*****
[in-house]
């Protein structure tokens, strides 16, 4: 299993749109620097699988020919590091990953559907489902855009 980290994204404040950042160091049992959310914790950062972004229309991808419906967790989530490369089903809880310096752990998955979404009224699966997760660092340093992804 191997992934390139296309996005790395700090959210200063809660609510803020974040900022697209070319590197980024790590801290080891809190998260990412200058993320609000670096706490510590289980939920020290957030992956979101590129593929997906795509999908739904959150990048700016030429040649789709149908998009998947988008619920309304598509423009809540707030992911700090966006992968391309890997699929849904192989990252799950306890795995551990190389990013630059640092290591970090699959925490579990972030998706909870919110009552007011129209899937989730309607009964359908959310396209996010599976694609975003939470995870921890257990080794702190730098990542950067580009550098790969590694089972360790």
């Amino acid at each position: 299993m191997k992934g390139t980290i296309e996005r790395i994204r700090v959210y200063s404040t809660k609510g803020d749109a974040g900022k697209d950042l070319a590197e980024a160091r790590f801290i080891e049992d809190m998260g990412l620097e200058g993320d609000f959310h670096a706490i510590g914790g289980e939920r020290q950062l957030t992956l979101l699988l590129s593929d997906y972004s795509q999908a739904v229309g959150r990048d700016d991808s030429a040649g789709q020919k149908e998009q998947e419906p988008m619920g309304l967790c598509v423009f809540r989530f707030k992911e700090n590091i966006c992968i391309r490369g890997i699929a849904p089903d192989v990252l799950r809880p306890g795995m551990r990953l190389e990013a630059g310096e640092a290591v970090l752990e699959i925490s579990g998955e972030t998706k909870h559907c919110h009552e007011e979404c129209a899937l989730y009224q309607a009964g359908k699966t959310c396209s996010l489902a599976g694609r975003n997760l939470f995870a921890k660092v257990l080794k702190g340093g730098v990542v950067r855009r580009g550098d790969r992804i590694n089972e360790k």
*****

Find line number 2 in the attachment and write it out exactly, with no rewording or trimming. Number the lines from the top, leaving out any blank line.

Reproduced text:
């Protein structure tokens, strides 16, 4: 299993749109620097699988020919590091990953559907489902855009 980290994204404040950042160091049992959310914790950062972004229309991808419906967790989530490369089903809880310096752990998955979404009224699966997760660092340093992804 191997992934390139296309996005790395700090959210200063809660609510803020974040900022697209070319590197980024790590801290080891809190998260990412200058993320609000670096706490510590289980939920020290957030992956979101590129593929997906795509999908739904959150990048700016030429040649789709149908998009998947988008619920309304598509423009809540707030992911700090966006992968391309890997699929849904192989990252799950306890795995551990190389990013630059640092290591970090699959925490579990972030998706909870919110009552007011129209899937989730309607009964359908959310396209996010599976694609975003939470995870921890257990080794702190730098990542950067580009550098790969590694089972360790």